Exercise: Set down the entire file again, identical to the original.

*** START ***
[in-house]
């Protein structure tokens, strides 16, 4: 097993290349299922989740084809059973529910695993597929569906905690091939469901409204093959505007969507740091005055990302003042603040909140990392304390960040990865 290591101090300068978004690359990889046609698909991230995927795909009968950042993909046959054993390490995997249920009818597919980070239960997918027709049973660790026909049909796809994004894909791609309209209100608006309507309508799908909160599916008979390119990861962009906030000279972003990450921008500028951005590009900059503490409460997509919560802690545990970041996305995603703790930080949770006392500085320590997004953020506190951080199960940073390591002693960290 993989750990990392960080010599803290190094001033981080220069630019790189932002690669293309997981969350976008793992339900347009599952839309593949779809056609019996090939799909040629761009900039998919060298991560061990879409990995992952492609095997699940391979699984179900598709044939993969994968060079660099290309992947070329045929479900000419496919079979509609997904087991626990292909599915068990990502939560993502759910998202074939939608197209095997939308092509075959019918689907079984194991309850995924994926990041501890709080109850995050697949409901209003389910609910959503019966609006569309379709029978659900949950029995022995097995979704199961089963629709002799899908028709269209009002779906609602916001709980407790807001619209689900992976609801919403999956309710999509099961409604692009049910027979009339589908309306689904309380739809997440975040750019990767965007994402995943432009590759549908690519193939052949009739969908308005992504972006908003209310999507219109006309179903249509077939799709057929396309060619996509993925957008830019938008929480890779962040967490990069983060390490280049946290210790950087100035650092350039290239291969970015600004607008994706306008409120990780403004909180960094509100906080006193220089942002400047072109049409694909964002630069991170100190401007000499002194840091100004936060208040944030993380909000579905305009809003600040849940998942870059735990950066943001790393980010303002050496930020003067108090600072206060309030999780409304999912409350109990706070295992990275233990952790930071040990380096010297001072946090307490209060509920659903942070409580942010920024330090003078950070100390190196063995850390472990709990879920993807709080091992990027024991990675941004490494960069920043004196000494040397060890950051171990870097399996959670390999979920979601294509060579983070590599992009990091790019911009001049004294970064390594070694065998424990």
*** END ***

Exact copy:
[in-house]
């Protein structure tokens, strides 16, 4: 097993290349299922989740084809059973529910695993597929569906905690091939469901409204093959505007969507740091005055990302003042603040909140990392304390960040990865 290591101090300068978004690359990889046609698909991230995927795909009968950042993909046959054993390490995997249920009818597919980070239960997918027709049973660790026909049909796809994004894909791609309209209100608006309507309508799908909160599916008979390119990861962009906030000279972003990450921008500028951005590009900059503490409460997509919560802690545990970041996305995603703790930080949770006392500085320590997004953020506190951080199960940073390591002693960290 993989750990990392960080010599803290190094001033981080220069630019790189932002690669293309997981969350976008793992339900347009599952839309593949779809056609019996090939799909040629761009900039998919060298991560061990879409990995992952492609095997699940391979699984179900598709044939993969994968060079660099290309992947070329045929479900000419496919079979509609997904087991626990292909599915068990990502939560993502759910998202074939939608197209095997939308092509075959019918689907079984194991309850995924994926990041501890709080109850995050697949409901209003389910609910959503019966609006569309379709029978659900949950029995022995097995979704199961089963629709002799899908028709269209009002779906609602916001709980407790807001619209689900992976609801919403999956309710999509099961409604692009049910027979009339589908309306689904309380739809997440975040750019990767965007994402995943432009590759549908690519193939052949009739969908308005992504972006908003209310999507219109006309179903249509077939799709057929396309060619996509993925957008830019938008929480890779962040967490990069983060390490280049946290210790950087100035650092350039290239291969970015600004607008994706306008409120990780403004909180960094509100906080006193220089942002400047072109049409694909964002630069991170100190401007000499002194840091100004936060208040944030993380909000579905305009809003600040849940998942870059735990950066943001790393980010303002050496930020003067108090600072206060309030999780409304999912409350109990706070295992990275233990952790930071040990380096010297001072946090307490209060509920659903942070409580942010920024330090003078950070100390190196063995850390472990709990879920993807709080091992990027024991990675941004490494960069920043004196000494040397060890950051171990870097399996959670390999979920979601294509060579983070590599992009990091790019911009001049004294970064390594070694065998424990």